On this episode, I was joined by Sara Steffen, Senior Director of Customer Marketing at Nutanix. She shares her philosophy on building an open, honest, and supportive team culture, why content amplification is near and dear to her heart, the amplification checklist her team put together and why the Nutanix Select program is one of the most enjoyable projects she’s ever done. Without further ado, here’s my conversation with Sara.
Margot Leong: Hey Sara, thank you so much for joining the podcast.
Sara Steffen: Very excited to be here. Thanks for having me.
Margot Leong: Would love to get that sort of 30,000 foot view of your background and journey to customer marketing and where you are today at Nutanix.
Sara Steffen: Yeah, of course. So I spent about 10 great years at Cisco. And while I was there had a variety of different marketing roles across running thought leadership campaigns and the events marcom team, which I all loved. And then I had the opportunity to manage our customer marketing team at Cisco. And when I found that piece of marketing, I really felt like I had found my home. I absolutely love it. And so I was lucky enough to move from Cisco and find a similar role at Nutanix a little over four years ago to run their customer marketing function.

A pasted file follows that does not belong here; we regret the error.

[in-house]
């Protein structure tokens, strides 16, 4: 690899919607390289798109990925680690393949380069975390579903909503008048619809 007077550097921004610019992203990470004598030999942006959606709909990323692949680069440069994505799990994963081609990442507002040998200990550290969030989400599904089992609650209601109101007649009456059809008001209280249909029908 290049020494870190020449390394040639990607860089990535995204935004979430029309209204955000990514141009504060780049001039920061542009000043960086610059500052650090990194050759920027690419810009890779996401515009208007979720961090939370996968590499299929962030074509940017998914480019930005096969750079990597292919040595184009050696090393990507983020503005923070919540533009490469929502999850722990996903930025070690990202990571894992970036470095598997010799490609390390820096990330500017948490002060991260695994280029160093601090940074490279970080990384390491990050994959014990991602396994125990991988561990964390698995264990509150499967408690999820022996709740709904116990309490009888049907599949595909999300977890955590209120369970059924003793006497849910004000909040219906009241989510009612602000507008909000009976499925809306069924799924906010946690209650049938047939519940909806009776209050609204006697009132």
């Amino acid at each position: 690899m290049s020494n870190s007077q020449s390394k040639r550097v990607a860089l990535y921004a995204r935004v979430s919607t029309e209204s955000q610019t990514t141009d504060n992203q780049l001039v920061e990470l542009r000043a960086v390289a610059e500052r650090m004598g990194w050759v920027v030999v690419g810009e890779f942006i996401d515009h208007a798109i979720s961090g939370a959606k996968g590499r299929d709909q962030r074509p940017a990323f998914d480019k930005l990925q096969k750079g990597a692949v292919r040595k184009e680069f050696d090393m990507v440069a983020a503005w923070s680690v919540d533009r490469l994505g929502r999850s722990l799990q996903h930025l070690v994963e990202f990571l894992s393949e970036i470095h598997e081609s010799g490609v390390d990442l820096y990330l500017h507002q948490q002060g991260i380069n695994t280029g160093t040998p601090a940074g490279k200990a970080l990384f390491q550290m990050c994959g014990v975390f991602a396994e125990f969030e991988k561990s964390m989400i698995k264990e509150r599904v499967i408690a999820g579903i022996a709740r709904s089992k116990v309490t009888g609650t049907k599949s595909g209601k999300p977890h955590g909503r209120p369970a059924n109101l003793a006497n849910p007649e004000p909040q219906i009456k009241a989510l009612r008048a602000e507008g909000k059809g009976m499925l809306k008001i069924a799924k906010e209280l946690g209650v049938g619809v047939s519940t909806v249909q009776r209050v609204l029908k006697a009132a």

And I think anyone that knows me, in my real life, I’m a connector. Like I get energy from people. I love connecting people. And so not only did I have great teams, both at Cisco and Nutanix while I’ve been running these functions, you get this real time feedback from customers, which is just invaluable and to hear their stories and to hear how technology has impacted their lives or their team’s lives. It’s just been really powerful to me. And it’s one of the funnest jobs I’ve ever had.
Margot Leong: That’s amazing. I mean, from a career standpoint, we go through a lot of different roles or we try out a lot of different things. And I feel like a lot of that is just moving you closer towards learning more about yourself and where you get joy from, where you get energy from. And so to be able to get joy and energy from connecting with customers, getting that feedback, it’s such a dream role in that regard.